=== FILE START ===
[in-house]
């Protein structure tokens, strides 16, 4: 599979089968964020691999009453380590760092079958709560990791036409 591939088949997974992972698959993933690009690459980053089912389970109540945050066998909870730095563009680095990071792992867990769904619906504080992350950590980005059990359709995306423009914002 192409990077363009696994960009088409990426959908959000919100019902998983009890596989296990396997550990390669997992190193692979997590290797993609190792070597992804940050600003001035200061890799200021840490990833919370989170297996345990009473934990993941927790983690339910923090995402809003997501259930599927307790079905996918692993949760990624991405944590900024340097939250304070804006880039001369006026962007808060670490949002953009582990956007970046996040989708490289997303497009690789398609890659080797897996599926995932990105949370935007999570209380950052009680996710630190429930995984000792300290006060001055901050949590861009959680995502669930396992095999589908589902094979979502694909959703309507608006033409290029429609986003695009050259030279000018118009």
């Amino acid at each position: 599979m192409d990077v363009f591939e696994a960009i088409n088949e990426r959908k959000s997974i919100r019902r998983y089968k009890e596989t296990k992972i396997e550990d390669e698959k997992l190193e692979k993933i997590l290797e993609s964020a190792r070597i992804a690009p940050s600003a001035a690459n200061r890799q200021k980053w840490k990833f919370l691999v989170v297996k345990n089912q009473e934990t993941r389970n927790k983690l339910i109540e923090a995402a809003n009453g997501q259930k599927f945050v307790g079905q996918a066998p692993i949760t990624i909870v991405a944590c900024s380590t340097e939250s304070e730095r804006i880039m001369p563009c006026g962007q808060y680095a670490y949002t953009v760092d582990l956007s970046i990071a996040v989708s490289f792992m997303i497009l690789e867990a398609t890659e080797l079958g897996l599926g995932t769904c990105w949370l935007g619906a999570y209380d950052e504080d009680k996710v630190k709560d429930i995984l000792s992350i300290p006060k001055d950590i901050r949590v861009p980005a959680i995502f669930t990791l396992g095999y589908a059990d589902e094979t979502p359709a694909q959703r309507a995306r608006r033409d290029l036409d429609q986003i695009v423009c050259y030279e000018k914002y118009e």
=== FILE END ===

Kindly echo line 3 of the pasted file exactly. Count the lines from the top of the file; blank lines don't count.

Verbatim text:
């Amino acid at each position: 599979m192409d990077v363009f591939e696994a960009i088409n088949e990426r959908k959000s997974i919100r019902r998983y089968k009890e596989t296990k992972i396997e550990d390669e698959k997992l190193e692979k993933i997590l290797e993609s964020a190792r070597i992804a690009p940050s600003a001035a690459n200061r890799q200021k980053w840490k990833f919370l691999v989170v297996k345990n089912q009473e934990t993941r389970n927790k983690l339910i109540e923090a995402a809003n009453g997501q259930k599927f945050v307790g079905q996918a066998p692993i949760t990624i909870v991405a944590c900024s380590t340097e939250s304070e730095r804006i880039m001369p563009c006026g962007q808060y680095a670490y949002t953009v760092d582990l956007s970046i990071a996040v989708s490289f792992m997303i497009l690789e867990a398609t890659e080797l079958g897996l599926g995932t769904c990105w949370l935007g619906a999570y209380d950052e504080d009680k996710v630190k709560d429930i995984l000792s992350i300290p006060k001055d950590i901050r949590v861009p980005a959680i995502f669930t990791l396992g095999y589908a059990d589902e094979t979502p359709a694909q959703r309507a995306r608006r033409d290029l036409d429609q986003i695009v423009c050259y030279e000018k914002y118009e």